Walker, the prosecution proved at the time, owned and operated at least nine marijuana storefronts in Orange County and Los Angeles. Among them were: Costa Mesa, Dana Pint, Garden Grove, San Juan Capistrano and Santa Ana.

Before conviction Walker lived in a mansion in San Clemente, which, according to documents, had six bedrooms, four bathrooms, Jacuzzi, large pool and casita in the backyard.

Walker also had two previous drug trafficking convictions and he pleaded guilty in April, 2013 for conspiring to distribute over a ton of weed and maintaining drug-involved premises, as well as tax evasion.

He was among 14 individuals indicted in fall 2012 by the federal grand jury. Most of them pleaded guilty.

Brizendine Admitted Laundering Money for Walker

Brizendine admitted to depositing money for Walker into several bank and business accounts for companies connected with him. In order to avoid federal filing requirements, the lawyer would limit individual deposits to $10,000.

He admitted to depositing almost $390,000 of Walker’s drug profits.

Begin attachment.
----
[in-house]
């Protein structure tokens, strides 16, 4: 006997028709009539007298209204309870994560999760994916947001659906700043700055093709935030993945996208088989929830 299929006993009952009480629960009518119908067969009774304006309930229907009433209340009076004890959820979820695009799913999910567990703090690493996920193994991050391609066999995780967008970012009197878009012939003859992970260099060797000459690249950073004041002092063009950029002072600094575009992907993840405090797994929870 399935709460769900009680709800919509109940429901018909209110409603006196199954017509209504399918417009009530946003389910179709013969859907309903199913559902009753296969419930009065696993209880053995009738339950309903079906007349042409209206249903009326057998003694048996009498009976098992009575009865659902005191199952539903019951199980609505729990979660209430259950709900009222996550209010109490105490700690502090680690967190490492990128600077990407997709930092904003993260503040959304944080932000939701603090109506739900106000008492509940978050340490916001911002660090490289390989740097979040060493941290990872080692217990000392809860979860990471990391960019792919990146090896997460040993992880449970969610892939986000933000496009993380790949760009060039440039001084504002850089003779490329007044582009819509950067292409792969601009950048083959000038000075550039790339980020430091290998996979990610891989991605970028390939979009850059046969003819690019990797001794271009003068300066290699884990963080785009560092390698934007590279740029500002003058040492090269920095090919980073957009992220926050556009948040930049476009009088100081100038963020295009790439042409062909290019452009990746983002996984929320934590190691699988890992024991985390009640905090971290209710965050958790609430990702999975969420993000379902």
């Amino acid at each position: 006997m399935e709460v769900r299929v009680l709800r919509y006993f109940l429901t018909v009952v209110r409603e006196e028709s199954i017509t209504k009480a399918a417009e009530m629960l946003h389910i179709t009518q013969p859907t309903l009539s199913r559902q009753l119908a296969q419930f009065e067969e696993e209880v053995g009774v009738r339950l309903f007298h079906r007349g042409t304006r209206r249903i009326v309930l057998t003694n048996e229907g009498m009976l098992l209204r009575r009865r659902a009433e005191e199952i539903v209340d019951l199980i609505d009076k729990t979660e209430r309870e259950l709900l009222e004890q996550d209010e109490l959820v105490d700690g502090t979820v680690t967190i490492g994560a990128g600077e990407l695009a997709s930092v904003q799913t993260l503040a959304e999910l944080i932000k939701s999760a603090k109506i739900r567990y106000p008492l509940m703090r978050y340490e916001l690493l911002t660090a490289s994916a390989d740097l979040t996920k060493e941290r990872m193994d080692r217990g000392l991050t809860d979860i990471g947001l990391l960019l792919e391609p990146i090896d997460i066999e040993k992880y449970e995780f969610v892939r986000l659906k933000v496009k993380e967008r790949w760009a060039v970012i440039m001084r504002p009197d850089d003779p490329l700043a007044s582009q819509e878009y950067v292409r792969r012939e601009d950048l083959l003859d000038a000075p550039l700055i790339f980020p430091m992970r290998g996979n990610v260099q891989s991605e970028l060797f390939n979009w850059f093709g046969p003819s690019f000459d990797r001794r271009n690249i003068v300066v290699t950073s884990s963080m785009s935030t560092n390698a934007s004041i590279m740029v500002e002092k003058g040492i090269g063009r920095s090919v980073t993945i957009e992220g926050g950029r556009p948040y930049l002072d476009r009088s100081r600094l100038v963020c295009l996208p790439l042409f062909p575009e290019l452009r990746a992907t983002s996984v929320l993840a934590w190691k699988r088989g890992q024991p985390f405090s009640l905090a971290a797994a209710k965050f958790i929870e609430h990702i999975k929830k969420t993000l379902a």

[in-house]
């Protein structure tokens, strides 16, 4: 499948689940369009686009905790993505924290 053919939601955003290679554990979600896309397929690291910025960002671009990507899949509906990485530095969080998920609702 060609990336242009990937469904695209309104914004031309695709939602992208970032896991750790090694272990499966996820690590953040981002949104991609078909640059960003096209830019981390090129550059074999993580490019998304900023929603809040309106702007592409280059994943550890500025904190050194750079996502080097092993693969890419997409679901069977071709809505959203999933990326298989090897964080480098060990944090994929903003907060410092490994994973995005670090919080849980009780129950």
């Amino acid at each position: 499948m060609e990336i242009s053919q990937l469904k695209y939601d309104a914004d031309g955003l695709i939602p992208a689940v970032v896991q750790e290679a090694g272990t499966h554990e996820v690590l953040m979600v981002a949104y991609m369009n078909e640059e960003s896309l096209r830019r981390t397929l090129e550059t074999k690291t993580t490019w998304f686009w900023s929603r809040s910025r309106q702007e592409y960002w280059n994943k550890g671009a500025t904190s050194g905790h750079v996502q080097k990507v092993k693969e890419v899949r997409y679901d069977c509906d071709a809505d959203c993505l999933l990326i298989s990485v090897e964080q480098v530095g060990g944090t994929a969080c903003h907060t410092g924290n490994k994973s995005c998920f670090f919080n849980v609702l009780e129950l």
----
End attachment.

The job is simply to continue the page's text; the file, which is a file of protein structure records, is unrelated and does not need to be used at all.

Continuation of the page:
Kenneth Miller, the attorney representing Brizendine, argued against prison time and instead asked for probation or home confinement. He told Judge Selna that Brizendine will no longer be allowed to practice law and that he was already in debt.

Miller also reasoned that Walker’s business – selling medical marijuana – is legal under state law, although Brizendine admitted to going too far in laundering the money.

Michael Brown, Assistant U.S. Attorney who prosecuted Richard Brizendine, pointed out that the lawyer should have been well aware that his actions were illegal.

Brown told the judge, “Somebody who is in my profession who couldn’t foresee that committing this crime would lead to a loss of his license; I think that is a problem.”

Judge Selna agreed Brizendine had “done good things in life”, but was still of the opinion that some time was necessary in order to send a clear message to anyone thinking of doing the same.

He said that if a person engages in such conduct, they will go to prison.